In case you missed it: September Board of Regents’ meeting


Mackenzie Manley

The Board of Regents meeting was held on September 8. The board addressed several issues currently on the campus community’s minds.

Marking the third week of school, the Board of Regents discussed current issues on NKU’s campus, including budget cuts, sexual assault issues within the NKU community, increases in graduate enrollment and a statement regarding the ‘Welcome White Week’ fliers.

The meeting was held in SU 106 on Sept. 8.  If you missed it, The Northerner has you covered.

Budget cuts: Who was affected?

Addressing the board and guests in attendance, President Geoffrey Mearns said that as of the last week, the employees affected by budget cuts were notified.

In the April budget presentation, Mearns announced that to balance the university’s budget, it would be necessary to cut positions.

“Last spring, we anticipated that nearly 100 positions would be affected, including nearly 36 filled positions,” Mearns said. “At that time, I committed to take all reasonable and appropriate actions to minimize the impact on our existing staff.”

As of last week, 35 employees in total were directly impacted. Of this 35, eight are now employed by a university partner, four retired and two voluntarily resigned from their positions.

That leaves 17 employees who were not able to be placed elsewhere.

“While I know this result is difficult for those 17 individuals and their families, I am grateful for Lori Southwood and her human resources team for helping us to reduce the total impact of our staff,” Mearns said.

In addition, the university is also trialing a voluntary reduction in work schedule program in the College of Arts and Sciences. With this program, employees can voluntarily reduce their standard 37.5 workload to a smaller amount.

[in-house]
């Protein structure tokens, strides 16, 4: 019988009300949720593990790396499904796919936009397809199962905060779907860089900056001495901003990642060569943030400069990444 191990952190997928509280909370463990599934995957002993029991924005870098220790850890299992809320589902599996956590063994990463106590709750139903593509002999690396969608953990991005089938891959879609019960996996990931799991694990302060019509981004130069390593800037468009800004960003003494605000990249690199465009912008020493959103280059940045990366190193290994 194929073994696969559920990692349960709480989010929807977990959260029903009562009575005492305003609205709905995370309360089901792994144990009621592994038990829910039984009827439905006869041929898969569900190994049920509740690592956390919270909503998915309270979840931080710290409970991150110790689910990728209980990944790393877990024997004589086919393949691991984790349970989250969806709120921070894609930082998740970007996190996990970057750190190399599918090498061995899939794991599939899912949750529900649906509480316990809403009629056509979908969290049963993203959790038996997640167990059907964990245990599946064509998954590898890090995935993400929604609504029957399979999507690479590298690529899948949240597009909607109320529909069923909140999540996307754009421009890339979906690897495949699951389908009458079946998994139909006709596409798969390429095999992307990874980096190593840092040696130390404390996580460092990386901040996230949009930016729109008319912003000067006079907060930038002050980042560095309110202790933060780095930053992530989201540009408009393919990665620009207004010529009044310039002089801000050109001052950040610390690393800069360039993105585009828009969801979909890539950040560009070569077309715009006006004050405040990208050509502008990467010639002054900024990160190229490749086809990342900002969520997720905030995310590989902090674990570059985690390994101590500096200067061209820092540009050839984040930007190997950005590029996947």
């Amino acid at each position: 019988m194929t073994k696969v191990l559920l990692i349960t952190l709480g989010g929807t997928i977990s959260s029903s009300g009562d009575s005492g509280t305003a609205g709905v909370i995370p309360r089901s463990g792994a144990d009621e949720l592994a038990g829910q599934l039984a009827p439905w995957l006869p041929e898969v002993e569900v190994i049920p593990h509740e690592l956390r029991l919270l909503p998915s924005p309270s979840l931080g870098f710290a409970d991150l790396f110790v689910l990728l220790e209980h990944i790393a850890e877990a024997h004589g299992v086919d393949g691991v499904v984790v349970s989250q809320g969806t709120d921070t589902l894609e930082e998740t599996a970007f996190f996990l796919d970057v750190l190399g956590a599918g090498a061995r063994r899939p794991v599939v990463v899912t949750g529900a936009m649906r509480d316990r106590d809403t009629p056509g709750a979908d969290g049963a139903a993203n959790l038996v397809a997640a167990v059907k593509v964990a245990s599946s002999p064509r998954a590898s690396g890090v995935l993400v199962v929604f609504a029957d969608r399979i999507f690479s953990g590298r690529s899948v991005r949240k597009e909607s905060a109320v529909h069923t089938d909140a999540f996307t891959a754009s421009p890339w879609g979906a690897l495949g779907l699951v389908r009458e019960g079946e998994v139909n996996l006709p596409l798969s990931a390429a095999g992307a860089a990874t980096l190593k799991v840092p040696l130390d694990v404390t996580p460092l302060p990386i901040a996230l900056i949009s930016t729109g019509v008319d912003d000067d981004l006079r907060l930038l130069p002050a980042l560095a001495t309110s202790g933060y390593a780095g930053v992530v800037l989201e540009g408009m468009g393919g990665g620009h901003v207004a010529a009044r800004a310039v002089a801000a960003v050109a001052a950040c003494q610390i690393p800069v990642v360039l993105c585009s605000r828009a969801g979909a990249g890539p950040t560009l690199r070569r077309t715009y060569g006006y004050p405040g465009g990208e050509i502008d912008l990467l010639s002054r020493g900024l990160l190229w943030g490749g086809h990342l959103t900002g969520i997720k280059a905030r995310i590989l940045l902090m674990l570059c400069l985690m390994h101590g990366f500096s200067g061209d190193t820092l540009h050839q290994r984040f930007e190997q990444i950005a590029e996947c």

Nine employees have been notified that they are eligible for this program thus far.

Sexual assault: Mearns speaks out

Recently, as Mearns cited, sexual assault has made headlines not only within the NKU community, but in universities all across the nation.

Mearns went on to recognize the work of several members of the NKU community to eliminate sexual-based violence within the NKU community, including The Norse Violence Prevention Center, Kathleen Roberts, Ann James and Joan Gates.

“As a result of the efforts of these individuals, and our entire campus community, we have a safe campus. In fact, for two years in a row, a national study has concluded that our campus is one of the safest in the country,” Mearns said. “And the number and percentage of reported incidents on our campus are below the national average and less than some of the other institutions in our region. That’s very good. But it’s not good enough.”

In light of these issues, Mearns announced that the university has directed the legal counsel to employ the expertise of Dinsmore & Shohl, a major law firm in the region.

Dismore & Shohl will conduct an independent, comprehensive assessment of the policies and procedures regarding sexual-based violence currently in place at the university. According to Mearns, once the findings and recommendations from Dismore are complete, they will be shared with the campus community.